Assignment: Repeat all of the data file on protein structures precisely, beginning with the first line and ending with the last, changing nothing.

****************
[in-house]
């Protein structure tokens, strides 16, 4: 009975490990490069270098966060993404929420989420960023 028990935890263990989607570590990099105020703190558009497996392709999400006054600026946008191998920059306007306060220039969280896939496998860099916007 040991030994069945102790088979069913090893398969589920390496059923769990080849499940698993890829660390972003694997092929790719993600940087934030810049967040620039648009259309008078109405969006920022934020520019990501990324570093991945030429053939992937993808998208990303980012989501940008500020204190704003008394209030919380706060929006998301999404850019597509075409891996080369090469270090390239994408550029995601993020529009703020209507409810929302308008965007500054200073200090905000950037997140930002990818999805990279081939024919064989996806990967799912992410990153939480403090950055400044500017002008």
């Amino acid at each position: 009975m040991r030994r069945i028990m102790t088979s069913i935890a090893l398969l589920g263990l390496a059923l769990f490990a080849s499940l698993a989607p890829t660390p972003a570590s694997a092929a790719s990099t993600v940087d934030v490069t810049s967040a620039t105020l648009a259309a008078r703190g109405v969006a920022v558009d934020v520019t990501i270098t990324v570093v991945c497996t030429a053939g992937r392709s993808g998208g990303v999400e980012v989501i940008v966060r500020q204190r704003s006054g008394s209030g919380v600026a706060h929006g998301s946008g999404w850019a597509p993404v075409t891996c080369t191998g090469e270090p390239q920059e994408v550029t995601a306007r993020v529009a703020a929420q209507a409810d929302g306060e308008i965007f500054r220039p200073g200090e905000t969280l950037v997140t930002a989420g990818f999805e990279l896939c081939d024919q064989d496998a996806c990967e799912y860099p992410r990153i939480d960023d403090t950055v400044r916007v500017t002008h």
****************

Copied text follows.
[in-house]
């Protein structure tokens, strides 16, 4: 009975490990490069270098966060993404929420989420960023 028990935890263990989607570590990099105020703190558009497996392709999400006054600026946008191998920059306007306060220039969280896939496998860099916007 040991030994069945102790088979069913090893398969589920390496059923769990080849499940698993890829660390972003694997092929790719993600940087934030810049967040620039648009259309008078109405969006920022934020520019990501990324570093991945030429053939992937993808998208990303980012989501940008500020204190704003008394209030919380706060929006998301999404850019597509075409891996080369090469270090390239994408550029995601993020529009703020209507409810929302308008965007500054200073200090905000950037997140930002990818999805990279081939024919064989996806990967799912992410990153939480403090950055400044500017002008």
């Amino acid at each position: 009975m040991r030994r069945i028990m102790t088979s069913i935890a090893l398969l589920g263990l390496a059923l769990f490990a080849s499940l698993a989607p890829t660390p972003a570590s694997a092929a790719s990099t993600v940087d934030v490069t810049s967040a620039t105020l648009a259309a008078r703190g109405v969006a920022v558009d934020v520019t990501i270098t990324v570093v991945c497996t030429a053939g992937r392709s993808g998208g990303v999400e980012v989501i940008v966060r500020q204190r704003s006054g008394s209030g919380v600026a706060h929006g998301s946008g999404w850019a597509p993404v075409t891996c080369t191998g090469e270090p390239q920059e994408v550029t995601a306007r993020v529009a703020a929420q209507a409810d929302g306060e308008i965007f500054r220039p200073g200090e905000t969280l950037v997140t930002a989420g990818f999805e990279l896939c081939d024919q064989d496998a996806c990967e799912y860099p992410r990153i939480d960023d403090t950055v400044r916007v500017t002008h």